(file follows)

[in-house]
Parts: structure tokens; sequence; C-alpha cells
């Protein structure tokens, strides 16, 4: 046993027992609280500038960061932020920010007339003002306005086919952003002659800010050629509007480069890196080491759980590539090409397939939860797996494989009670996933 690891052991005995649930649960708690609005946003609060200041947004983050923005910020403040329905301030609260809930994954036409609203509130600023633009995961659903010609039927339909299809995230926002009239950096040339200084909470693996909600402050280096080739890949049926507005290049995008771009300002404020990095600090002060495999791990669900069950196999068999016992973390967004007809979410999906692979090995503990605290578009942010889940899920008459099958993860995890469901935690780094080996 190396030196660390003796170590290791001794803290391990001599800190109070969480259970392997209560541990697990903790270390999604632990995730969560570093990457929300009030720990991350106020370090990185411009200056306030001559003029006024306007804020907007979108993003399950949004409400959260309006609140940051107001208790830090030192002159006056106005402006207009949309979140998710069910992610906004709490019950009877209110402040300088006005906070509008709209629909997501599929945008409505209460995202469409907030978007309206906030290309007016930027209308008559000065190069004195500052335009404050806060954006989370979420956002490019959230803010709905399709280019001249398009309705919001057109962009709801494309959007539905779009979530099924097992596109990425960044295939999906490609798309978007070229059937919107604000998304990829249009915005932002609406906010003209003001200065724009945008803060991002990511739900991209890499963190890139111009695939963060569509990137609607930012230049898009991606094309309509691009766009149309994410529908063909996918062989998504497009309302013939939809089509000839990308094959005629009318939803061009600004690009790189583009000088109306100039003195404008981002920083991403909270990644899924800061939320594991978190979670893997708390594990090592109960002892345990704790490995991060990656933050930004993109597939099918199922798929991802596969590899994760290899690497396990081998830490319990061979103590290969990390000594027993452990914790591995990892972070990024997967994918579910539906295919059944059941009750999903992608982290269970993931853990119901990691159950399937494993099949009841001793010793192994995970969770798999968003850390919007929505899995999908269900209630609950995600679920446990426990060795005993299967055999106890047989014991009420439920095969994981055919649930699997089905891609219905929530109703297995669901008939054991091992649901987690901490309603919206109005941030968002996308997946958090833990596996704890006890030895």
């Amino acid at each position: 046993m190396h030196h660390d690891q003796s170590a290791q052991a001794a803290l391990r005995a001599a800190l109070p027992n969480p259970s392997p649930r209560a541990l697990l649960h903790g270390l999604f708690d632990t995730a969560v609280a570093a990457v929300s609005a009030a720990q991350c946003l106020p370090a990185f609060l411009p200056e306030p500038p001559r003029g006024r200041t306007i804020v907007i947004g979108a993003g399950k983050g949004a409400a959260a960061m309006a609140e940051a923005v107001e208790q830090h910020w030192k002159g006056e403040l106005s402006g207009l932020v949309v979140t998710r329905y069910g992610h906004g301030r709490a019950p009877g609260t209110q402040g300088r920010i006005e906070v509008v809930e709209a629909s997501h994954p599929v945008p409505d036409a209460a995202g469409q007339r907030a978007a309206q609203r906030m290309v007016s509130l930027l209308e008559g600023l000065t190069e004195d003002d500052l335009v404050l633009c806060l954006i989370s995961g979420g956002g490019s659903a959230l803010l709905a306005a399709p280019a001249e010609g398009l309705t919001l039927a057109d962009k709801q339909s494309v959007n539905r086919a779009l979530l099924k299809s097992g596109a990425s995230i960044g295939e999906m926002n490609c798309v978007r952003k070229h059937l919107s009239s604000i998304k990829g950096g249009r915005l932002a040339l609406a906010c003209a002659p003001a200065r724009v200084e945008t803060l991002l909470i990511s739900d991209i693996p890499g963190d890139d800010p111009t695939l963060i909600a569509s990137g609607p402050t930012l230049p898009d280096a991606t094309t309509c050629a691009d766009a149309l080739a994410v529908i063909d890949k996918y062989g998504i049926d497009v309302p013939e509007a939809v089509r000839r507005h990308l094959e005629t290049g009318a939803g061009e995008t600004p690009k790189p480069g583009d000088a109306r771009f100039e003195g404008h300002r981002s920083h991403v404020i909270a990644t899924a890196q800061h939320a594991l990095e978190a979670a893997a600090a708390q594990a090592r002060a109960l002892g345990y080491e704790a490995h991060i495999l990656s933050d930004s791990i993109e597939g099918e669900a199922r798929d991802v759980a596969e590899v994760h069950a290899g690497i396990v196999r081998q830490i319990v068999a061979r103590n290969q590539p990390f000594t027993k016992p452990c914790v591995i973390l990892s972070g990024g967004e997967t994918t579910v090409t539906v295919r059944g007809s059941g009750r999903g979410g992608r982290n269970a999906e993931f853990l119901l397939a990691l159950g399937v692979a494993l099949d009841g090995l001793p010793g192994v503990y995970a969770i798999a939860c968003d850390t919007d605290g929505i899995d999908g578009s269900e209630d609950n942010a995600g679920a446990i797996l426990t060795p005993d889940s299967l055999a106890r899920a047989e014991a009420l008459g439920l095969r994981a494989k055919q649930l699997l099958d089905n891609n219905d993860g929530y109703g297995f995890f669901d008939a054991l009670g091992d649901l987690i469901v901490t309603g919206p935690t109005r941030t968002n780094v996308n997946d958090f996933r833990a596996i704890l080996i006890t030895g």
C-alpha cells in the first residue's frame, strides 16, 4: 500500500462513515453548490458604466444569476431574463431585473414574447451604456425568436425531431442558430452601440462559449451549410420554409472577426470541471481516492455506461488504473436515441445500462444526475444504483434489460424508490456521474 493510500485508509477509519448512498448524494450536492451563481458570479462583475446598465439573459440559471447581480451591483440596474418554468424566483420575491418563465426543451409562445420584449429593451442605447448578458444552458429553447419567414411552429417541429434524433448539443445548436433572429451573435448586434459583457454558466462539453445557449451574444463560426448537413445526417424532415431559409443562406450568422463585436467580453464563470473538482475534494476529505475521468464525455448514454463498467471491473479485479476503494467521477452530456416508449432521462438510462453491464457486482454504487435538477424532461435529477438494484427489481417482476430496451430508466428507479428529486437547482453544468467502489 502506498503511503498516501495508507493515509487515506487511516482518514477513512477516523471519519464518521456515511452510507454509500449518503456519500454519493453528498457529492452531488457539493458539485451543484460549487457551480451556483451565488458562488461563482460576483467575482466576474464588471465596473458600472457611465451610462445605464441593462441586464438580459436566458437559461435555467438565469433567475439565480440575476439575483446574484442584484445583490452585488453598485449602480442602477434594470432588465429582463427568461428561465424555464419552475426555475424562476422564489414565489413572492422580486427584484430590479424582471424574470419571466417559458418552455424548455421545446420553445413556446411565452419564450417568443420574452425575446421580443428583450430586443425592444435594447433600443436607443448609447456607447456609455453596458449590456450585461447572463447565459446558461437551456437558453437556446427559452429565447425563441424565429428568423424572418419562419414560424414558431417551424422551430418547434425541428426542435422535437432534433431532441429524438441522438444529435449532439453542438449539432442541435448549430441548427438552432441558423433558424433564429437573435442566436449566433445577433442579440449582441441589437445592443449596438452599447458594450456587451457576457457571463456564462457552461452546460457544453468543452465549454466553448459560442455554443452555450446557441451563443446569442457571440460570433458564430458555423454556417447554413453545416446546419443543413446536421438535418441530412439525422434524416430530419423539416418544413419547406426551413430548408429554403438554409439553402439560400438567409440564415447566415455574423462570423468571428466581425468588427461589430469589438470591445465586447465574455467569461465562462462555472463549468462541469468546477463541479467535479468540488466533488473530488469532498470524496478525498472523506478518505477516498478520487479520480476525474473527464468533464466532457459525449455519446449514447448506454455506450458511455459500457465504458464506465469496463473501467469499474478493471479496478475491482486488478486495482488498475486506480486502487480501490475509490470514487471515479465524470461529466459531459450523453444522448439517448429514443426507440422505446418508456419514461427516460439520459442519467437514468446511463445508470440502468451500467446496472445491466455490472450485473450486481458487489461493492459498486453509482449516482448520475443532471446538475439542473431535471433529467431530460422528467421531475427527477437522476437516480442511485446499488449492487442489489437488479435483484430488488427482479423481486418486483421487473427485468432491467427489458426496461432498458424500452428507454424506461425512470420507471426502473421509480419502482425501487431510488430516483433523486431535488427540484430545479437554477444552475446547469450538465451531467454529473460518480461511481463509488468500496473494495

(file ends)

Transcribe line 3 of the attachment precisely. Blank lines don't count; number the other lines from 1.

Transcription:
């Protein structure tokens, strides 16, 4: 046993027992609280500038960061932020920010007339003002306005086919952003002659800010050629509007480069890196080491759980590539090409397939939860797996494989009670996933 690891052991005995649930649960708690609005946003609060200041947004983050923005910020403040329905301030609260809930994954036409609203509130600023633009995961659903010609039927339909299809995230926002009239950096040339200084909470693996909600402050280096080739890949049926507005290049995008771009300002404020990095600090002060495999791990669900069950196999068999016992973390967004007809979410999906692979090995503990605290578009942010889940899920008459099958993860995890469901935690780094080996 190396030196660390003796170590290791001794803290391990001599800190109070969480259970392997209560541990697990903790270390999604632990995730969560570093990457929300009030720990991350106020370090990185411009200056306030001559003029006024306007804020907007979108993003399950949004409400959260309006609140940051107001208790830090030192002159006056106005402006207009949309979140998710069910992610906004709490019950009877209110402040300088006005906070509008709209629909997501599929945008409505209460995202469409907030978007309206906030290309007016930027209308008559000065190069004195500052335009404050806060954006989370979420956002490019959230803010709905399709280019001249398009309705919001057109962009709801494309959007539905779009979530099924097992596109990425960044295939999906490609798309978007070229059937919107604000998304990829249009915005932002609406906010003209003001200065724009945008803060991002990511739900991209890499963190890139111009695939963060569509990137609607930012230049898009991606094309309509691009766009149309994410529908063909996918062989998504497009309302013939939809089509000839990308094959005629009318939803061009600004690009790189583009000088109306100039003195404008981002920083991403909270990644899924800061939320594991978190979670893997708390594990090592109960002892345990704790490995991060990656933050930004993109597939099918199922798929991802596969590899994760290899690497396990081998830490319990061979103590290969990390000594027993452990914790591995990892972070990024997967994918579910539906295919059944059941009750999903992608982290269970993931853990119901990691159950399937494993099949009841001793010793192994995970969770798999968003850390919007929505899995999908269900209630609950995600679920446990426990060795005993299967055999106890047989014991009420439920095969994981055919649930699997089905891609219905929530109703297995669901008939054991091992649901987690901490309603919206109005941030968002996308997946958090833990596996704890006890030895």